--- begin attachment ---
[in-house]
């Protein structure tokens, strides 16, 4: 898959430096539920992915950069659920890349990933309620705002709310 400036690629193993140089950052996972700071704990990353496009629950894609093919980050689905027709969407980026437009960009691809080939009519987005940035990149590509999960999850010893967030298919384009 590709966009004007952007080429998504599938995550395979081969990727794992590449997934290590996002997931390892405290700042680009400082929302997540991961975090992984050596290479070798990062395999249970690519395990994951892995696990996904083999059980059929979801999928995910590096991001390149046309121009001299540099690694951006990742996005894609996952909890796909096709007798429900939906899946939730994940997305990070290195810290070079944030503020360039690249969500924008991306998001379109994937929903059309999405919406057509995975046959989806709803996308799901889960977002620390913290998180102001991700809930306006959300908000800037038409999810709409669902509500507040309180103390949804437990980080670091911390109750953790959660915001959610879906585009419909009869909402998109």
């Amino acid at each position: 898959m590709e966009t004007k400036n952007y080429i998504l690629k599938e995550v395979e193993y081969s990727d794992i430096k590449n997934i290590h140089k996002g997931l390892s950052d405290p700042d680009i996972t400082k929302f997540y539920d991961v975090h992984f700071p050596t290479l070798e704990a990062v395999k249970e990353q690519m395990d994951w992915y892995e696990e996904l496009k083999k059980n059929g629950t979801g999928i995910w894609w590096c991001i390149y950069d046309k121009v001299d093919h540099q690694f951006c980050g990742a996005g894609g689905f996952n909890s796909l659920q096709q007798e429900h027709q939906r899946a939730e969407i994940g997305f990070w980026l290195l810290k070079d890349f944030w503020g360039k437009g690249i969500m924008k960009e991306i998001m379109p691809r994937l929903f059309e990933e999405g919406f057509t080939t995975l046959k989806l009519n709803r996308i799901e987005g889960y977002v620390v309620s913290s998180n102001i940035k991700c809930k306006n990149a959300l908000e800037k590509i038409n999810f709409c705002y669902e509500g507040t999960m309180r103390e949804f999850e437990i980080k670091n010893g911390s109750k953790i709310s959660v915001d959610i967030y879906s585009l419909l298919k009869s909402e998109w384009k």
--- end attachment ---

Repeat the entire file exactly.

[in-house]
């Protein structure tokens, strides 16, 4: 898959430096539920992915950069659920890349990933309620705002709310 400036690629193993140089950052996972700071704990990353496009629950894609093919980050689905027709969407980026437009960009691809080939009519987005940035990149590509999960999850010893967030298919384009 590709966009004007952007080429998504599938995550395979081969990727794992590449997934290590996002997931390892405290700042680009400082929302997540991961975090992984050596290479070798990062395999249970690519395990994951892995696990996904083999059980059929979801999928995910590096991001390149046309121009001299540099690694951006990742996005894609996952909890796909096709007798429900939906899946939730994940997305990070290195810290070079944030503020360039690249969500924008991306998001379109994937929903059309999405919406057509995975046959989806709803996308799901889960977002620390913290998180102001991700809930306006959300908000800037038409999810709409669902509500507040309180103390949804437990980080670091911390109750953790959660915001959610879906585009419909009869909402998109």
């Amino acid at each position: 898959m590709e966009t004007k400036n952007y080429i998504l690629k599938e995550v395979e193993y081969s990727d794992i430096k590449n997934i290590h140089k996002g997931l390892s950052d405290p700042d680009i996972t400082k929302f997540y539920d991961v975090h992984f700071p050596t290479l070798e704990a990062v395999k249970e990353q690519m395990d994951w992915y892995e696990e996904l496009k083999k059980n059929g629950t979801g999928i995910w894609w590096c991001i390149y950069d046309k121009v001299d093919h540099q690694f951006c980050g990742a996005g894609g689905f996952n909890s796909l659920q096709q007798e429900h027709q939906r899946a939730e969407i994940g997305f990070w980026l290195l810290k070079d890349f944030w503020g360039k437009g690249i969500m924008k960009e991306i998001m379109p691809r994937l929903f059309e990933e999405g919406f057509t080939t995975l046959k989806l009519n709803r996308i799901e987005g889960y977002v620390v309620s913290s998180n102001i940035k991700c809930k306006n990149a959300l908000e800037k590509i038409n999810f709409c705002y669902e509500g507040t999960m309180r103390e949804f999850e437990i980080k670091n010893g911390s109750k953790i709310s959660v915001d959610i967030y879906s585009l419909l298919k009869s909402e998109w384009k």